Skip to main content

Short time to positivity of blood culture predicts mortality and septic shock in bacteremic patients: a systematic review and meta-analysis

Abstract

Background

The value of time to positivity (TTP) on diagnosis for catheter-related bloodstream infection and distinguishment on bacteria group and infection source has been investigated. However, the relationship between TTP and patient outcome requires verification, and we performed a systematic review and meta-analysis.

Methods

We searched PubMed, EMBASE, CINAHL, Cochrane Library, Web of Science for publications associated with the topic. We included studies that researched the TTP on predicting patient mortality and septic shock. Quality assessment is performed with Critical Appraisal Skills Programme (CASP). The analysis is performed using Review Manager Version 5.0.24. on articles available for data extraction on the exact population of each outcome group. The existence of publication bias was assessed by funnel plots. Statistical heterogeneity was evaluated using the Cochran Q and \({I}^{2}\) statistics. The outcome is reported as an odds ratio. PROSPERO registration: CRD42021272286.

Results

Twenty-four eligible studies were included in our study. Twenty-four in the mortality group and six in the septic shock group. Mortality is significantly associated with the short time to positivity group with an odds ratio of 2.98 (95% CI: 2.25–3.96, p-value < 0.001). The odds ratio for developing septic shock in the short TTP group is 4.06 (95% CI: 2.41–6.84, p-value < 0.001). Subgroup analysis revealed short TTP as a significant predictor of mortality and septic shock in Gram's positive and Gram's negative related bloodstream infections. TTP is not associated with mortality among patients with candidaemia.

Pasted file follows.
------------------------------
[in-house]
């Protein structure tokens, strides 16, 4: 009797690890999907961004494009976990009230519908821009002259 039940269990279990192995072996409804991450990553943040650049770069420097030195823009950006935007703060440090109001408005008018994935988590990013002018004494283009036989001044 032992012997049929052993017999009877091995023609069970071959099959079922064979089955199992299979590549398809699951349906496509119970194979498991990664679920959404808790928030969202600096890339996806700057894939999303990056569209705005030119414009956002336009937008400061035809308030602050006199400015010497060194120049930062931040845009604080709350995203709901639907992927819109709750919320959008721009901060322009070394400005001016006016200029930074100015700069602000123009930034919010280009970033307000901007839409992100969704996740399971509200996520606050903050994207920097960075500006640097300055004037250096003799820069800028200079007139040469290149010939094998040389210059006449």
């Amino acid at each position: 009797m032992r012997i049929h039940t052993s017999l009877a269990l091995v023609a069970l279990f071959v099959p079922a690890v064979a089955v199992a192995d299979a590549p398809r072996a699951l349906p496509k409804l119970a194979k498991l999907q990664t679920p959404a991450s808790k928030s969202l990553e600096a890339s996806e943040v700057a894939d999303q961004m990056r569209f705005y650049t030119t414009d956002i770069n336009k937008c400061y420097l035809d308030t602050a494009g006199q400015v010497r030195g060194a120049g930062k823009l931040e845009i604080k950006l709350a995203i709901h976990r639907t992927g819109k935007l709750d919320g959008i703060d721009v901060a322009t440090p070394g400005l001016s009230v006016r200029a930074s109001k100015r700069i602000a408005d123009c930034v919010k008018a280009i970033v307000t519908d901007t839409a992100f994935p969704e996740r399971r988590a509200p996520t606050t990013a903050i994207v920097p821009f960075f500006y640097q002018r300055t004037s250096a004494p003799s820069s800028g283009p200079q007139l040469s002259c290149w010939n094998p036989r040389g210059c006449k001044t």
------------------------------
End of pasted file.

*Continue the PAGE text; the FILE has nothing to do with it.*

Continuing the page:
Conclusions

Short time to positivity is a reliable marker for patient outcome in certain bacterial species. Studies concerning confounding factors such as the delay in bottle loading and other confounding factors are needed to enhance external validity.

Peer Review reports

Background

Time to bacterial culture positivity, or time to positivity (TTP), is defined as the time from the start of incubation to the preliminary positive result of blood culture. The value of TTP provides indirect information of bacteremia load in the blood sample and is perceived as a new method for physicians to identify or evaluate the treatment or prognosis of the patient [1, 2]. Initially, the utility of TTP is focused on recognizing the bacteria genre or infection source. TTP was then reported to be helpful with differential diagnosis of catheter-related bloodstream infections (CRBSIs) [3], salvaging central venous catheters [4], and prognosis prediction for infective endocarditis [5]. Short TTP had also been acknowledged to be associated with mortality [5,6,7,8,9].